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How To Create a Character

Creating a Character Katrina Kusa Author

Creating good fictional characters is needed for any good story. If your characters aren’t interesting or people can’t relate to them, then your story won’t be read-and what author wants that?

To make a fictional character, I find it’s best to think about what time period in your story will take place in first. For example, if it's set in World War ll then maybe it could be a soldier, a woman who took a job back home, or even a little boy wearing rags of dirty clothes who doesn't have any food or water.

After you have an idea of where/when this character will be, you can go into physical characteristics like gender, age, and appearance (are they short/tall, blonde/brunette, etc.) The main character in your short story should be described in great detail.

Once I have a few written down, I save some space on the page-just in case I get more ideas later-and then I write the personality traits the character might have (ex. are they overly ambitious and will stop at nothing to win). Decide what is causing this person to act a certain way in the story; why are they doing what they are doing?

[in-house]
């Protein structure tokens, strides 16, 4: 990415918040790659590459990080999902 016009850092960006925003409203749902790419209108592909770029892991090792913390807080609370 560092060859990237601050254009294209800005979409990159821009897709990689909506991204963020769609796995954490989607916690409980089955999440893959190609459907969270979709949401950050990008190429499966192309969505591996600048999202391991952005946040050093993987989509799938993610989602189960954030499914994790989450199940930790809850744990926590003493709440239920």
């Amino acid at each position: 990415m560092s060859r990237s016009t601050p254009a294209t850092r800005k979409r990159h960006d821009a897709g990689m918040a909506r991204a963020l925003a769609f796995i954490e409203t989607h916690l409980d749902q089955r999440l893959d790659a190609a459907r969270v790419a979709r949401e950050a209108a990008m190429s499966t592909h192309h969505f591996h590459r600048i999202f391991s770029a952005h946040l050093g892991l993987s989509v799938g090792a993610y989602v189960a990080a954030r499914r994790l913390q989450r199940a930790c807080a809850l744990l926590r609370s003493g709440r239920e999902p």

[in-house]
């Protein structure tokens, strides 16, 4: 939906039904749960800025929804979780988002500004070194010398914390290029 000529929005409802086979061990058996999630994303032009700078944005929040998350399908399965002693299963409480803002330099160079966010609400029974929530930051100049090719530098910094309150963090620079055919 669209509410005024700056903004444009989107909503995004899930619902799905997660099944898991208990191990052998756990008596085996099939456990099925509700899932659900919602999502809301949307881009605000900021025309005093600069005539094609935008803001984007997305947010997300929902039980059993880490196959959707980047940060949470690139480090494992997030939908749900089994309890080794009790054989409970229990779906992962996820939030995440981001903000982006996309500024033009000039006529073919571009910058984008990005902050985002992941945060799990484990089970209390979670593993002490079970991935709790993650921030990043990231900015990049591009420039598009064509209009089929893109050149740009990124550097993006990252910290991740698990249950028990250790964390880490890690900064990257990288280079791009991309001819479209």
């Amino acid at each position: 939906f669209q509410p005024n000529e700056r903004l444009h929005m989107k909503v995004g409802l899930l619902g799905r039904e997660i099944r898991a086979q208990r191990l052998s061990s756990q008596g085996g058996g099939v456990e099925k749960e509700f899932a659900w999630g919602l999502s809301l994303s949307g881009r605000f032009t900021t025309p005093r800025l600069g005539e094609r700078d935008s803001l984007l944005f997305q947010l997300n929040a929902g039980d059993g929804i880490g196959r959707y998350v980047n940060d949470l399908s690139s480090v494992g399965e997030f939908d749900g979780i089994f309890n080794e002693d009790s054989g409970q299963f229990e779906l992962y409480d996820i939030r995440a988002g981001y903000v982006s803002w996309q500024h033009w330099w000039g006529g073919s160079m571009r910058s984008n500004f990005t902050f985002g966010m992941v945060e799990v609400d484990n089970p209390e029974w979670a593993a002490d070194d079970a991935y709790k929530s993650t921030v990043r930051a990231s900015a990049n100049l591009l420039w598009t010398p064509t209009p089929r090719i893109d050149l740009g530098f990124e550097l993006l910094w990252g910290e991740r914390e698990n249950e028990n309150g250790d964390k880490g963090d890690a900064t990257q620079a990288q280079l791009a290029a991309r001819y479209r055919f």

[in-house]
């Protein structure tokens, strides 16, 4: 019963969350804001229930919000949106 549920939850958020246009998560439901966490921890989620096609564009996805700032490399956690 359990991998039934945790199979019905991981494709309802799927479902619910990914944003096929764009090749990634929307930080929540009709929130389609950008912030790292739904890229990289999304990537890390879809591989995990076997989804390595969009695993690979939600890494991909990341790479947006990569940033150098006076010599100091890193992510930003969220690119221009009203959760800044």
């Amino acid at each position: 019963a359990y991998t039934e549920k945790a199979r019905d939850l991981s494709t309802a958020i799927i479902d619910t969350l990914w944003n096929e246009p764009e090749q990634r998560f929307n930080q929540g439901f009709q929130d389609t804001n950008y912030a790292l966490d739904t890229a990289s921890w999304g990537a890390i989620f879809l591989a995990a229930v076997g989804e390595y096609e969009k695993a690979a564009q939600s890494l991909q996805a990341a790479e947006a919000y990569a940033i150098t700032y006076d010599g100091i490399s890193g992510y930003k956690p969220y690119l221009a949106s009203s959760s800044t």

When you create a character, it’s important to make sure they are relatable and have flaws-otherwise your protagonist will be very boring and won’t be able to carry a story. When I write my children’s books, I want other kids to think to themselves “hey, I’ve felt like that too!”

Lastly, at the bottom of the page, I like to jot down if this profile could be the main character or more of a supporting role. Does this person have a relatable conflict that they can grow & change from? In the story, are they the ones who can solve the problem or need? If so, then they are main character worthy.

If I wrote secondary, then I’ll also add one or two characters I think they would support well. A cast list of sorts. So using my World War II example above: The soldier is my main character; he meets the little boy after an explosion and is trying to help find the boy’s family but he’s distracted by thoughts of the girl he left back home-the one who got her first job.

To help you connect your characters, here are some common secondary roles:

  • Friend/Ally: Assist the main character in some way

  • Villain: Stand in the way of the main character

  • Teacher/Mentor: Teach and guide the main character

  • Joker: Their jokes can really help lighten the mood

Have some fun! You can even combine these roles together (like a funny villain, a joking mentor, or a villain turned ally).

I like to carry a small notebook to jot ideas down as I get them. This book not only has a brainstorming list for future stories but it also has character ideas too. I like to keep everything in the same place so I don’t have to find multiple places for notes for my books. Looking back in my notebook, I can partner up characters who may play off each other well or blend several together to create a book character faster.

Good luck and keep on writing!


Katrina Kusa is the 13 year old author of the award-winning children’s book, The Kingdom of the Lizards. This talented young author began writing at just age 8 and hopes that her tips on writing will help other aspiring authors. Want more tips from Katrina? Email her your writing questions!


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